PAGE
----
Depending on the quality of the texts, TAlign can handle switched or missing paragraphs. Even if a sentence was omitted or translated by multiple sentences, TAlign can in most cases make the correct alignment decision. To support this decision process, the user has the option of specifying bilingual word lists and so-called "priority lists."
Multilingual terminology that can be used for cross-language retrieval will be extracted from the aligned texts.
Hyperwave [Maurer 1996] (formerly Hyper-G), a second-generation hypermedia system, from IICM at the Technical University of Graz makes use of multilingual document clusters, in which versions of a document in different languages are treated as one unit, and one version is delivered to the user according to his/her language preference. It is not yet clear whether Hyperwave will be used in the project, because its mechanism for language preferences has been superseded by the content negotiation of HTTP 1.1, and one of its most attractive features, a separate database for hyperlinks, is not (yet) available for HTML documents.
The multilingual HTML extension MLHTML, developed in the EU project RELATOR, which contains the different language versions of a document in one source file has been rejected as too inflexible.
Beyond the users represented in the project consortium (see section 6), a wider project user group has been established that contains a number of public institutions and commercial companies interested in the technologies and results of the project. The user group will review intermediate deliverables and prototypes, and ensure that the project produces results will be re-usable beyond the immediate requirements of the project's partners.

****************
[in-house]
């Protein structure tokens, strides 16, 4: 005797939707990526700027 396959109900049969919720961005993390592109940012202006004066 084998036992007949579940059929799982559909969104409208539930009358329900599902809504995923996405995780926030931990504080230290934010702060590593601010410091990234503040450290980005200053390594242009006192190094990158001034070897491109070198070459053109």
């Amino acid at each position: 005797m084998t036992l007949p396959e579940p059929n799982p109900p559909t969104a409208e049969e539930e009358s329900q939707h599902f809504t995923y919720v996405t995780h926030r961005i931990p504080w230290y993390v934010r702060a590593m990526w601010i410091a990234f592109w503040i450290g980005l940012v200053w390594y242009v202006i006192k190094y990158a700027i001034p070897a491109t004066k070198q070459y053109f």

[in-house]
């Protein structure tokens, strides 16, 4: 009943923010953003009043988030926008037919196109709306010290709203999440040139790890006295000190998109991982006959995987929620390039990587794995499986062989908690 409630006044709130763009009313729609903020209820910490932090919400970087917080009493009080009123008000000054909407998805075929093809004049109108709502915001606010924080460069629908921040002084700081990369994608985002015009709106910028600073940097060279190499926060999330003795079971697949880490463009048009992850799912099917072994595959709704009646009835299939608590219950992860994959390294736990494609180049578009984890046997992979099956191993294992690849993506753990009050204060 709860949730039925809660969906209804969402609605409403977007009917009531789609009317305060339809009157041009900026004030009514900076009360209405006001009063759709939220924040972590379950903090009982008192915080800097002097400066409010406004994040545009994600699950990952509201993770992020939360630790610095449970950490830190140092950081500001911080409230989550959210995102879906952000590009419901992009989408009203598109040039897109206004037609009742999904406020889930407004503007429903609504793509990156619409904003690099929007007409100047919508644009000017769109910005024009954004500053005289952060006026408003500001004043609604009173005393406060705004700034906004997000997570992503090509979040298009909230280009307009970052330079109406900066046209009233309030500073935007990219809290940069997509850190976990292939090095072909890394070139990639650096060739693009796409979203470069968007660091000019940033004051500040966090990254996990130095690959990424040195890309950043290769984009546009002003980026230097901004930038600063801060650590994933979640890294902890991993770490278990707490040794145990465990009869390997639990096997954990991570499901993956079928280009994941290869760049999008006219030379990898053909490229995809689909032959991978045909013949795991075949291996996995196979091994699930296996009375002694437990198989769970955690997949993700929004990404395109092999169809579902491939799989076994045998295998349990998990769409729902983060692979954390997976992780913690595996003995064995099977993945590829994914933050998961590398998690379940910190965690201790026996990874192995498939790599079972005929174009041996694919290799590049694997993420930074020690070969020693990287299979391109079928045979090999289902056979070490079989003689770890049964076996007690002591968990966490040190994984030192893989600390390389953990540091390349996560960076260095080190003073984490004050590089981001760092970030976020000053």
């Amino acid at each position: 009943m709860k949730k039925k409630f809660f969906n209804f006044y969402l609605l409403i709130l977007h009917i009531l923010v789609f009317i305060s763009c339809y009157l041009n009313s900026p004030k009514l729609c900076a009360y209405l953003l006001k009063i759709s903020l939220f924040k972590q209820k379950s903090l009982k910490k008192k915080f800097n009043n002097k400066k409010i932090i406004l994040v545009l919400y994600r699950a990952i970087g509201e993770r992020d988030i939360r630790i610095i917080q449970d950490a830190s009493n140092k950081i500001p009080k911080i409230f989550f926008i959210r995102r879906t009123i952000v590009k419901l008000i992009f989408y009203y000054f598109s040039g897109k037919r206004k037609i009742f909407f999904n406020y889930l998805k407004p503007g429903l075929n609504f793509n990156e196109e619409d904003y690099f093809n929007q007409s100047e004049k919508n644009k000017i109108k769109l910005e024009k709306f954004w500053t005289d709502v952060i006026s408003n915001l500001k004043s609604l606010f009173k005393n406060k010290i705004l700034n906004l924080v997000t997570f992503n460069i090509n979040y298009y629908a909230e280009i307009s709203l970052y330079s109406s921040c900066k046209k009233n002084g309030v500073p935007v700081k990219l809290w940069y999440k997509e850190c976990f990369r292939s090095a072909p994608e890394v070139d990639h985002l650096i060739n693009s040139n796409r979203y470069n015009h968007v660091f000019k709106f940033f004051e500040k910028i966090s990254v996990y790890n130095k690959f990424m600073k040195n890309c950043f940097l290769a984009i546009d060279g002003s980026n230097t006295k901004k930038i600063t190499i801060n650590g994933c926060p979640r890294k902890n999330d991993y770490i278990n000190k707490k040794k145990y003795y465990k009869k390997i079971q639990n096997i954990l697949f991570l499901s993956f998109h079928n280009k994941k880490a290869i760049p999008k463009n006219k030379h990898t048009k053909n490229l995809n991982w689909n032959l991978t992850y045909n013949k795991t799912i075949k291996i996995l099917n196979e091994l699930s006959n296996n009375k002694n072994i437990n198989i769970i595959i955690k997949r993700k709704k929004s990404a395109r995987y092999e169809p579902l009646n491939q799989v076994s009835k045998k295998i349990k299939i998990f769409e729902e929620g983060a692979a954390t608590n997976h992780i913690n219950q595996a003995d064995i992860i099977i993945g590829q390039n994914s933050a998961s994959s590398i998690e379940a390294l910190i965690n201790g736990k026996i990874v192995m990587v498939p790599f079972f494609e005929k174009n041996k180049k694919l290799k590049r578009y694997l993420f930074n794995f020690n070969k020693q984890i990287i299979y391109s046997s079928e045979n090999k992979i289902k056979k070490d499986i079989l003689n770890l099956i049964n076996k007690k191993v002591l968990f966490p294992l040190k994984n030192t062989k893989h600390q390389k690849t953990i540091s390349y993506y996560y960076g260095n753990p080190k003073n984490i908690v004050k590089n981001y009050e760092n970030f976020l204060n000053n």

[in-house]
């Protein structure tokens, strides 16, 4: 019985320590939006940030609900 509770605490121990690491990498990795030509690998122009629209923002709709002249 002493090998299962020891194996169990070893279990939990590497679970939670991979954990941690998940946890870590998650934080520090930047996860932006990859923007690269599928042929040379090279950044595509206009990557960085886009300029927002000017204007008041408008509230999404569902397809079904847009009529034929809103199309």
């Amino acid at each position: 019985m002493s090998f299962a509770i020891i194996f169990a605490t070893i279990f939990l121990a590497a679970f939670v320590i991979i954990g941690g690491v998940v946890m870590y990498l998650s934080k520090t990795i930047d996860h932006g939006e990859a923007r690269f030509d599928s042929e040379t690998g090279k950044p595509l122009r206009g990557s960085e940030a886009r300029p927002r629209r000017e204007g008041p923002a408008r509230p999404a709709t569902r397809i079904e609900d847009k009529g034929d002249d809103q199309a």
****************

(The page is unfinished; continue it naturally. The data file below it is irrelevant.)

The feedback from the users has already led to a modification of the project's workplan: Initially, it was planned to make heavy use of a translator's workbench, and use the terminology databases and translation memories that are created during the (human) translation process for multilingual indexing. However, the users have indicated that human translation of documents does not play a major role in their development process of multilingual websites.
The project will thoroughly assess the user needs and requirements in order to develop technologies and system that satisfy real user needs. The techniques used for the assessment of user needs are described in the following:
The MULINEX prototype will be compared in performance to the best existing systems such as Fulcrum SearchServer, AltaVista and Lycos. Test suites and methodology for quantitative evaluation will be constructed as part of the quality assurance efforts of the project.
|DFKI GmbH, Saarbrücken, Germany|
|TRADOS Germany GmbH, Stuttgart, Germany,|
|Bertelsmann Telemedia GmbH, Gütersloh, Germany|
|Grolier Interactive Europe, Paris, France|
|DATAMAT - Ingegneria dei Sistemi S.p.A., Rome, Italy|
The consortium combines users (Telemedia, Grolier) and technology providers (Datamat, DFKI, Trados). The five partners bring in expertise from various areas:
The Language Technology Lab of DFKI (German Research Center for Artificial Intelligence) brings in experience in Natural-Language Processing, especially morphological analysis, syntactic analysis and message extraction.
DATAMAT develops state-of-the-art information retrieval technology through its subsidiary Fulcrum. The Fulcrum SearchServer is described in section 3.1.
TRADOS develops software products in the field of translation tools. TRADOS specialises in terminology database systems and translation memory systems, and tools for alignment of text and terminology extraction.
The role of users in the project is played by Grolier Interactive Europe and Bertelsmann Telemedia. Grolier is dedicated to the development of multimedia and interactive communications online, especially focussed on the World Wide Web. Telemedia is the Internet solutions company of Bertelsmann AG, and offers professional service in all areas connected with the WWW, especially electronic commerce.